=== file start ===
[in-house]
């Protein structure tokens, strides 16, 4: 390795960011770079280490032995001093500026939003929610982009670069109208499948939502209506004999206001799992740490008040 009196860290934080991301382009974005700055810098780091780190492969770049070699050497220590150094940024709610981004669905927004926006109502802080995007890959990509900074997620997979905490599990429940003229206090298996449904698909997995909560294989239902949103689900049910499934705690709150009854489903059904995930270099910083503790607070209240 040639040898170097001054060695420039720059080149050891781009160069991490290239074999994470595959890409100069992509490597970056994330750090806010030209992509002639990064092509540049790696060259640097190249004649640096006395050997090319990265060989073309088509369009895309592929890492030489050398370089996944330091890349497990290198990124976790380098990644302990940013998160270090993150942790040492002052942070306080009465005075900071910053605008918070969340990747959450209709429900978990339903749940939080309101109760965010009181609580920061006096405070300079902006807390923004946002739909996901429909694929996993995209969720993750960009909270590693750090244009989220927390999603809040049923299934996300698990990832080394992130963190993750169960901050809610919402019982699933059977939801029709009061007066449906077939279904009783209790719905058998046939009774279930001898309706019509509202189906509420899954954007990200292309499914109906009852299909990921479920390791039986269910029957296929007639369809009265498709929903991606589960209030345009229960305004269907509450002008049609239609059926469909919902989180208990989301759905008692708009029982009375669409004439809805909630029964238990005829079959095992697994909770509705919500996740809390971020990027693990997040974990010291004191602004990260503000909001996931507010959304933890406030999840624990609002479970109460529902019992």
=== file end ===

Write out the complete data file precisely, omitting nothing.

[in-house]
């Protein structure tokens, strides 16, 4: 390795960011770079280490032995001093500026939003929610982009670069109208499948939502209506004999206001799992740490008040 009196860290934080991301382009974005700055810098780091780190492969770049070699050497220590150094940024709610981004669905927004926006109502802080995007890959990509900074997620997979905490599990429940003229206090298996449904698909997995909560294989239902949103689900049910499934705690709150009854489903059904995930270099910083503790607070209240 040639040898170097001054060695420039720059080149050891781009160069991490290239074999994470595959890409100069992509490597970056994330750090806010030209992509002639990064092509540049790696060259640097190249004649640096006395050997090319990265060989073309088509369009895309592929890492030489050398370089996944330091890349497990290198990124976790380098990644302990940013998160270090993150942790040492002052942070306080009465005075900071910053605008918070969340990747959450209709429900978990339903749940939080309101109760965010009181609580920061006096405070300079902006807390923004946002739909996901429909694929996993995209969720993750960009909270590693750090244009989220927390999603809040049923299934996300698990990832080394992130963190993750169960901050809610919402019982699933059977939801029709009061007066449906077939279904009783209790719905058998046939009774279930001898309706019509509202189906509420899954954007990200292309499914109906009852299909990921479920390791039986269910029957296929007639369809009265498709929903991606589960209030345009229960305004269907509450002008049609239609059926469909919902989180208990989301759905008692708009029982009375669409004439809805909630029964238990005829079959095992697994909770509705919500996740809390971020990027693990997040974990010291004191602004990260503000909001996931507010959304933890406030999840624990609002479970109460529902019992």